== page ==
Alec Cohen/Daily. Buy this photo.

For the third time in the last five full-length seasons, the Big Ten East division crown comes down to the Michigan football team’s regular-season matchup against Ohio State. The Buckeyes have dominated the rivalry in recent years, winning every meeting besides one since 2004. Now in his seventh season, Jim Harbaugh still has not recorded a win over Ohio State, earned a trip to the Big Ten Championship game in Indianapolis or clinched a College Football Playoff berth at his alma mater.

But that could all change this weekend when the Wolverines take on the second-ranked Buckeyes.

Can Harbaugh and Michigan finally get over the hump? The Daily football beat weighs in:

Daniel Dash

It’s been clear all season there’s an added emphasis on beating Ohio State around Schembechler Hall. Players and coaches alike have openly discussed the importance of The Game since August, and with one game left in the regular season, the Wolverines still have everything to play for.

That ends this weekend.

Across the board, Michigan is overmatched at nearly every position in this year’s rivalry. Outside of the edge rusher duo of senior Aidan Hutchinson and junior David Ojabo, the Wolverines’ roster pales in comparison to Ohio State’s.

If Michigan can’t generate pressure on Buckeye quarterback C.J. Stroud — the Heisman frontrunner — it could be a very long day for its secondary. Ohio State’s three-headed monster of Jaxon Smith-Njigba, Chris Olave and Garrett Wilson makes up the best receiving corps in the nation. But the Buckeyes aren’t just an air raid offense, as true freshman running back TreVeyon Henderson has already eclipsed 1,000 yards on the ground this season.

So far this season, the Wolverines’ defense hasn’t held up well in second halves against Nebraska and Michigan State. First-year defensive coordinator Mike Macdonald has shown a willingness to mix in man and zone coverages, but in-game adjustments have otherwise proved hard to come by.

If the Cornhuskers and Spartans gave Michigan fits, I can only imagine what a well-oiled Ohio State machine will do with a Big Ten Championship berth on the line. Michigan’s offense might keep pace at the beginning, but the Buckeyes will eventually become too much to handle — again.

Ohio State 42, Michigan 17

Jared Greenspan

Throughout Monday’s press conference, Harbaugh and his players struck the same tone: They’re tired of talking about Ohio State. More specifically, for a group that has yet to beat the Buckeyes, they’re tired of pontificating about past results. 

Sixth-year senior center Andrew Vastardis said it best: “In the past, the outcomes have just been unacceptable.” 

This year’s contest presents the Wolverines with a golden opportunity to outrun their own demons, dethroning the Buckeyes at last in front of a rocking home crowd at Michigan Stadium. They can take the first step at swinging this lopsided rivalry back in their favor, while extending this magical season to yet another new height.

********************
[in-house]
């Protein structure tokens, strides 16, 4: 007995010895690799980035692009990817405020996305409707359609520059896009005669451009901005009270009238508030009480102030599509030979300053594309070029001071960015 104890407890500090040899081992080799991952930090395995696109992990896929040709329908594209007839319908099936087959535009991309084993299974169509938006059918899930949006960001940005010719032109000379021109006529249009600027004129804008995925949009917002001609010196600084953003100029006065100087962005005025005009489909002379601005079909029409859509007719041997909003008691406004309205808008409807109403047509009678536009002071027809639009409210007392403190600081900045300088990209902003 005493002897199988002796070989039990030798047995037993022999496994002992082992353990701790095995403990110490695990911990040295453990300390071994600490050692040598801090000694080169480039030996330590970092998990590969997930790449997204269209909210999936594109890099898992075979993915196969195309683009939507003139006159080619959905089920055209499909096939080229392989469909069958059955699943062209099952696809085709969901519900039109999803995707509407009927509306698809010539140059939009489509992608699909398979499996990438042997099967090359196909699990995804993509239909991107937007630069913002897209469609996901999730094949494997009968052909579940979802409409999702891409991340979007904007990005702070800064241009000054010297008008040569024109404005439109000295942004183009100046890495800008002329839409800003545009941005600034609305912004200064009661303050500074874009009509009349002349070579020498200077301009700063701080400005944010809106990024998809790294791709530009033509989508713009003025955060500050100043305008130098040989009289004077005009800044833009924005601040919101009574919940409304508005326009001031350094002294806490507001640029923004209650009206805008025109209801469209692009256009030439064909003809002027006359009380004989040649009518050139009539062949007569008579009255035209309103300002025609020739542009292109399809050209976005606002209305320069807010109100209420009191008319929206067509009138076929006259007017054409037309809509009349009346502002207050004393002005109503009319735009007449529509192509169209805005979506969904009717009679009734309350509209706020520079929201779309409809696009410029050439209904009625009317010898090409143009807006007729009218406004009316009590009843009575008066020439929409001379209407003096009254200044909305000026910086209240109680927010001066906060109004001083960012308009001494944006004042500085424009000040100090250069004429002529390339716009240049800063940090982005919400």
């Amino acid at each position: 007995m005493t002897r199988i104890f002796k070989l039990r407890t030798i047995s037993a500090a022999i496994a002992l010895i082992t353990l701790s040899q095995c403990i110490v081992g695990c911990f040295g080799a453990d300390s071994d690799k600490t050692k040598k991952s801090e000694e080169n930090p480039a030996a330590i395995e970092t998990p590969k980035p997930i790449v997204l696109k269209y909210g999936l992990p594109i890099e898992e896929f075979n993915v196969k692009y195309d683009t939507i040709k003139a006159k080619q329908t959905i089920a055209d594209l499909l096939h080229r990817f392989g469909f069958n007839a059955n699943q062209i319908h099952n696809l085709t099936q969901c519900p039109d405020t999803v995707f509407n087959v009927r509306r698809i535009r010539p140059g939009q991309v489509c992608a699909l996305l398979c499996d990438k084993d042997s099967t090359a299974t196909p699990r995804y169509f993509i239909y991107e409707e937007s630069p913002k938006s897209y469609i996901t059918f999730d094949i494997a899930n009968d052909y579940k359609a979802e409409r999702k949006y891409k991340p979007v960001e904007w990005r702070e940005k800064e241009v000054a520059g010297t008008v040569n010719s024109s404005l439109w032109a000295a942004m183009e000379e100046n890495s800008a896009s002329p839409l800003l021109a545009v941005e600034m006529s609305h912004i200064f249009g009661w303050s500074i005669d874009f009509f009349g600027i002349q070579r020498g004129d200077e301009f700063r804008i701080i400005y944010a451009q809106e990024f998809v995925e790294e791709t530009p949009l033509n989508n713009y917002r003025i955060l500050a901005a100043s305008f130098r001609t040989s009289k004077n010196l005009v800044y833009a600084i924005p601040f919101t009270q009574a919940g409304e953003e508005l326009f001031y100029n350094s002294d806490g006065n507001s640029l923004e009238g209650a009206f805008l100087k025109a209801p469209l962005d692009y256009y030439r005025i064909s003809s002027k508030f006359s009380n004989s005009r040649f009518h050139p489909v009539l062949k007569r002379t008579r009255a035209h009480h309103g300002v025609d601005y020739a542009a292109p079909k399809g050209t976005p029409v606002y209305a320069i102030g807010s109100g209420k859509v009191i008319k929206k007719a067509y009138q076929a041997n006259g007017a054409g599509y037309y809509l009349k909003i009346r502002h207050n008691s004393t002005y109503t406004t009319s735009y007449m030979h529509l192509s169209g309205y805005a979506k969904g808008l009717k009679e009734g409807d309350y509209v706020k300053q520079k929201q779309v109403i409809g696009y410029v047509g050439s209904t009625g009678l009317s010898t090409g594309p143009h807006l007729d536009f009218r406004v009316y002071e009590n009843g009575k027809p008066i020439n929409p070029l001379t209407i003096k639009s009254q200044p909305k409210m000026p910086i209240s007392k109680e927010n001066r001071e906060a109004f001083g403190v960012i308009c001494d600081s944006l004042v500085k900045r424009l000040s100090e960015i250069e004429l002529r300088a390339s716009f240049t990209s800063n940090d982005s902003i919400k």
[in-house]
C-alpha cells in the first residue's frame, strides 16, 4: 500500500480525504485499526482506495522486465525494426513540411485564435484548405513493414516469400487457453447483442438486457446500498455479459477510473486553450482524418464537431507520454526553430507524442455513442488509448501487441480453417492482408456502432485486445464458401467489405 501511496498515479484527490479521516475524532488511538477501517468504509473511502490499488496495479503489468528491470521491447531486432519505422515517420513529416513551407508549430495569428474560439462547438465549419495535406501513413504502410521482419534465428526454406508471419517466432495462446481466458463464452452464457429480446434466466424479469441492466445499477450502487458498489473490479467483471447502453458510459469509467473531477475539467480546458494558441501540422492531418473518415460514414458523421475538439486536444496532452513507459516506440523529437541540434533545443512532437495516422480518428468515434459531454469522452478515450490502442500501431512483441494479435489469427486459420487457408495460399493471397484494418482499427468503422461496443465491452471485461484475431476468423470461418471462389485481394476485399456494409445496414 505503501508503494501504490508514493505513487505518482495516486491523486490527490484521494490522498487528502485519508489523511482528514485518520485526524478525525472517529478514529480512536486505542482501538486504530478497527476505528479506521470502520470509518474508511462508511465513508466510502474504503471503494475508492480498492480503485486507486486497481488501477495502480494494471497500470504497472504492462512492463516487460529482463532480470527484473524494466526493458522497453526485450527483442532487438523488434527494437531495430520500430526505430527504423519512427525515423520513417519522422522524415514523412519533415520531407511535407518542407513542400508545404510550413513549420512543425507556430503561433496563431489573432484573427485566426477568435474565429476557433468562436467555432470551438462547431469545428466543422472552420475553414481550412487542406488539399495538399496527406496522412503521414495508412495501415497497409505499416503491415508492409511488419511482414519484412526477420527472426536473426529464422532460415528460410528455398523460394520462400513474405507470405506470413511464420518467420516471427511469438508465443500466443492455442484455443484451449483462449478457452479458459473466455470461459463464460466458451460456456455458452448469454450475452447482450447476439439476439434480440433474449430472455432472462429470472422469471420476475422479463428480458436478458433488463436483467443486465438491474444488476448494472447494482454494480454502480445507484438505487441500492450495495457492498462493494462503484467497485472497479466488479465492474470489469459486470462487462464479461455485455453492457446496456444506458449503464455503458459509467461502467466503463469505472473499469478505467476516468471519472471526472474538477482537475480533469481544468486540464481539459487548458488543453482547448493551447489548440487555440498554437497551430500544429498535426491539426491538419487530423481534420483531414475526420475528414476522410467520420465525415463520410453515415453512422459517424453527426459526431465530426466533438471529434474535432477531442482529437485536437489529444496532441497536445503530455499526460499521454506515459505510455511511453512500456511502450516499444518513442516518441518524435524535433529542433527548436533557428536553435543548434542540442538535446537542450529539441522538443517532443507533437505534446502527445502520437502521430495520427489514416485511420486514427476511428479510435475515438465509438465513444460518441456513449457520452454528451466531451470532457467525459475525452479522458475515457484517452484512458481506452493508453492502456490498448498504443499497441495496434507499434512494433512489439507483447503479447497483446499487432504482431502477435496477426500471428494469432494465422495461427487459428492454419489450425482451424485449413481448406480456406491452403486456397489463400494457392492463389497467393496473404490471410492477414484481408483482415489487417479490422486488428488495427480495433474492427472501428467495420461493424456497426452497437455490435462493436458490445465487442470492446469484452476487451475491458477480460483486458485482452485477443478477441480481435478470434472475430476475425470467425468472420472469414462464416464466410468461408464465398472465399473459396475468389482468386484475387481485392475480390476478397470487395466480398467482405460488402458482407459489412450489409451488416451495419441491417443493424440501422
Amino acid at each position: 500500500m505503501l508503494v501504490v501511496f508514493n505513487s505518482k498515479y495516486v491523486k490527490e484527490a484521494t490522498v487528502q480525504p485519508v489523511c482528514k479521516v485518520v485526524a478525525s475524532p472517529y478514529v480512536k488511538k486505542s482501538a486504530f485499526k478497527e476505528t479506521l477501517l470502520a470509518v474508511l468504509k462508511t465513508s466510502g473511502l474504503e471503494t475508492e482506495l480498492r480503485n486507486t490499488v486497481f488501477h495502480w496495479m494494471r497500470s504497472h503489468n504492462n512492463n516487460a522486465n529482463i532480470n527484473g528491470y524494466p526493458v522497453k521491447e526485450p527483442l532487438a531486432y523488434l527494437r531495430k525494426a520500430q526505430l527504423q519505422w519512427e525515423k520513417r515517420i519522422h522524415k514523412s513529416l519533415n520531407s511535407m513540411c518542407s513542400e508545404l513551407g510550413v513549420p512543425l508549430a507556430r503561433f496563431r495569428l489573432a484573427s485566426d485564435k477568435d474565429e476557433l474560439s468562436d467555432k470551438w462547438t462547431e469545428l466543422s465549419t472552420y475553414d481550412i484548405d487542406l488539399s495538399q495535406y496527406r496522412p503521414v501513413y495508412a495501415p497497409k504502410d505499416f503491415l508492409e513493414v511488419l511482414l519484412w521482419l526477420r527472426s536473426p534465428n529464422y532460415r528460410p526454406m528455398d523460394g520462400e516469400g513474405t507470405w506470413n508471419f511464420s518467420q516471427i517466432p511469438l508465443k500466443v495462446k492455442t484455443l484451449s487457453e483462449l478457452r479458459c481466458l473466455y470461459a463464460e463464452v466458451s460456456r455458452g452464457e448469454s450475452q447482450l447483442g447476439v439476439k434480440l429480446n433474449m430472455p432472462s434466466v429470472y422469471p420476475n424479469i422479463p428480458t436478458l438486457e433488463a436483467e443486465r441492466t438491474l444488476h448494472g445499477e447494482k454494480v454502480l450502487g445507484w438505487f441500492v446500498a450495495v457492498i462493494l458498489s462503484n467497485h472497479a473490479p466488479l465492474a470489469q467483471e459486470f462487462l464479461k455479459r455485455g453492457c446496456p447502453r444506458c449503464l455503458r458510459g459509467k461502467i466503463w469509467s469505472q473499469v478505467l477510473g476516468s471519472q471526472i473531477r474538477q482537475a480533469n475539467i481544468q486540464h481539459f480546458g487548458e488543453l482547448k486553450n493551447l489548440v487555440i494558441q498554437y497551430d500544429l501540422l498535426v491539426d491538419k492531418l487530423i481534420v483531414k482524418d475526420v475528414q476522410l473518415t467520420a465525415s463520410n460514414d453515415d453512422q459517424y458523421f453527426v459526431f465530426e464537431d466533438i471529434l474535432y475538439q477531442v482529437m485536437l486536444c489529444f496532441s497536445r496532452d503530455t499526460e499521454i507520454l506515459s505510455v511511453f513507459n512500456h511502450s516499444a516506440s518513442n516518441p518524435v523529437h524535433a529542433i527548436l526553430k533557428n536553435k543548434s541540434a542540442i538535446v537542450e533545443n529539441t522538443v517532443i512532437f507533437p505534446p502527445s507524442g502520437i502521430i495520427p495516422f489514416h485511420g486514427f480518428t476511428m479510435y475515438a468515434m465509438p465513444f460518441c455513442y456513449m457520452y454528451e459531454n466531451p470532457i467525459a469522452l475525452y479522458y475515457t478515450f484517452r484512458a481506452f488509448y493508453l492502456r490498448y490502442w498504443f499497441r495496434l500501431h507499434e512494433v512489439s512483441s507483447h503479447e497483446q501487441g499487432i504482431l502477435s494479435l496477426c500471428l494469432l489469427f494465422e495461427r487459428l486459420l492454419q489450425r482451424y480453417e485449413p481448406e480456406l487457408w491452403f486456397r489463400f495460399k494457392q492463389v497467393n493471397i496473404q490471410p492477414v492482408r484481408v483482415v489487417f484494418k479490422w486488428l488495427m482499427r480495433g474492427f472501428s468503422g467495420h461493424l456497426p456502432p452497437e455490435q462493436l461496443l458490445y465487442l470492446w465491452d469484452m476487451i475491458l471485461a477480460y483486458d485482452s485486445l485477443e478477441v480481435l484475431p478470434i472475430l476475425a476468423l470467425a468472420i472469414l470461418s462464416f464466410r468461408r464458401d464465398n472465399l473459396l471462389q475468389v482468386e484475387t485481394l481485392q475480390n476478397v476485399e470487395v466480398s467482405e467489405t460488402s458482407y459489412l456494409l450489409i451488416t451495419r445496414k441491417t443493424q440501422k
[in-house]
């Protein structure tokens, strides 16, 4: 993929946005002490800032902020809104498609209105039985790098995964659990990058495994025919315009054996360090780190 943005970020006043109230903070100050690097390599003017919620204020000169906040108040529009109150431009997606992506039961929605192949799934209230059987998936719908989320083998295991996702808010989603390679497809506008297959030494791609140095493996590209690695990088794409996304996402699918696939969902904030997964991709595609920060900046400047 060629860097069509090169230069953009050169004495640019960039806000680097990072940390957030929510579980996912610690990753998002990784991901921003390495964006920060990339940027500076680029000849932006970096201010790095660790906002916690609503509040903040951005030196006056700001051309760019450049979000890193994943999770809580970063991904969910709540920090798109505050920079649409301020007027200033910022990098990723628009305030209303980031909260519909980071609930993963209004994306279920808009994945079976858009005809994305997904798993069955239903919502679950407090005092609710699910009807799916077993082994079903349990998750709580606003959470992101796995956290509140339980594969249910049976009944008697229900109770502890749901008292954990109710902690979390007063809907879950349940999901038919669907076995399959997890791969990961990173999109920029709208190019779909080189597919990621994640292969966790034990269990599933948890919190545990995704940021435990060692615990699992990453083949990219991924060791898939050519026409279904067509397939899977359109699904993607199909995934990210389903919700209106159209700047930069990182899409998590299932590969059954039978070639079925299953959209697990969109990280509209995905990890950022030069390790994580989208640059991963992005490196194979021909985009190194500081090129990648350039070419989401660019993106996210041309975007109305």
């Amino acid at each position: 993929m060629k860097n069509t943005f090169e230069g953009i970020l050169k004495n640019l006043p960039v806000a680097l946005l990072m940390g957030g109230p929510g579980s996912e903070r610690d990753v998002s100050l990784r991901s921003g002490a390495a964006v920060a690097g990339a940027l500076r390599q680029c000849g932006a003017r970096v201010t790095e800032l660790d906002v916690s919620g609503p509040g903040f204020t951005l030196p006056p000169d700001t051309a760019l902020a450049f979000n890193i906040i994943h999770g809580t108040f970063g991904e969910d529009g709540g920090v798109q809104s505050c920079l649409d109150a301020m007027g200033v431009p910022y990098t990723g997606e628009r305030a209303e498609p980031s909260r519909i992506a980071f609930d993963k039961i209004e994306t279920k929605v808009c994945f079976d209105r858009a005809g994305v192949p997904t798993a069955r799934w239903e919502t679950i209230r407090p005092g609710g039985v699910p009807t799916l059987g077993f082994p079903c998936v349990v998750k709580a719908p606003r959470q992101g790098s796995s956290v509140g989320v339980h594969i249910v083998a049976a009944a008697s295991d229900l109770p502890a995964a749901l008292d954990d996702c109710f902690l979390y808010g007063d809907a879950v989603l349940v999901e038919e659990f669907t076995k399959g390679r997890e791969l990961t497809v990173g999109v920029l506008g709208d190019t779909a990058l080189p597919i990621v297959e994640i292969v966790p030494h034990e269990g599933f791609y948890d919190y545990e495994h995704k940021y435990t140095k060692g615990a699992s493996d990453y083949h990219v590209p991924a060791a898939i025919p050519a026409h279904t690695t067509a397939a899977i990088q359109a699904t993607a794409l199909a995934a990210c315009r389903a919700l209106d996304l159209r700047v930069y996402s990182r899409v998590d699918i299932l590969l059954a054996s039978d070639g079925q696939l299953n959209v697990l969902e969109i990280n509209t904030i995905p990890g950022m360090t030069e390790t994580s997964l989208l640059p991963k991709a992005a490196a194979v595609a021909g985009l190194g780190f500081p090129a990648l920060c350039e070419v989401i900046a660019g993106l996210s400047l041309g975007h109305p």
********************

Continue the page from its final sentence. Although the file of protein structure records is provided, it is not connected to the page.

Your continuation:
But something tells me they won’t. 

In recent iterations of The Game, Michigan has repeatedly shot itself in the foot. I don’t foresee that being a problem this year. These Wolverines are disciplined, well-coached and avoid negative plays — whether that be sacks, turnovers or rushes resulting in negative yardage. 

All of that bodes well for their chances. That being said, I think this game ultimately boils down to Ohio State just being too good. Sure, they’re not invincible, but in order for Michigan to win, the Buckeyes will have to play poorly. And that’s something they don’t often do, especially in games of this magnitude. 

Right now, Ohio State is humming, and I don’t really think that there are too many teams in the country that can match them toe-for-toe. Georgia can. Alabama probably could, too. Beyond that, though, there’s likely not anyone else — Michigan including. 

Ohio State 51, Michigan 30

Brendan Roose

I’ll start with this: This Michigan team is different from others in the Harbaugh era. 

By my count, the Wolverines have already won three tough road games — against Wisconsin, Nebraska and Penn State — they would have lost in previous seasons. Mike Macdonald’s defense is giving up just 306.2 yards per game, good for sixth in the country and down from 434.3 yards per game a year ago. This Michigan team has shown that last year’s 2-4 debacle was just an anomaly. 

Saturday, though, provides a much taller task. Moving past 2020 is one thing. Now, the Wolverines have to move past 2019, 2018 and the six seasons before that. Every one of the last eight Michigan teams has had the opportunity to change the narrative of the rivalry, yet none have done it. Some — like the 2016 and 2018 teams — have arguably been more talented than Ohio State. 

This year’s Wolverines are not, making that hurdle all the more difficult to clear. Michigan has two of the country’s top edge rushers in Hutchinson and Ojabo, but it doesn’t have the defensive backfield to contain the Buckeyes’ elite receiving corps. The Wolverines will need their pass rushers to have their best game of the season to have any chance against C.J. Stroud. Even if they do, I wouldn’t make any guarantees. 

It’s not impossible. The Wolverines have a better shot this week than they have in years. But until Michigan proves it can win The Game, it would be insane to pick against Ohio State.

Ohio State 55, Michigan 33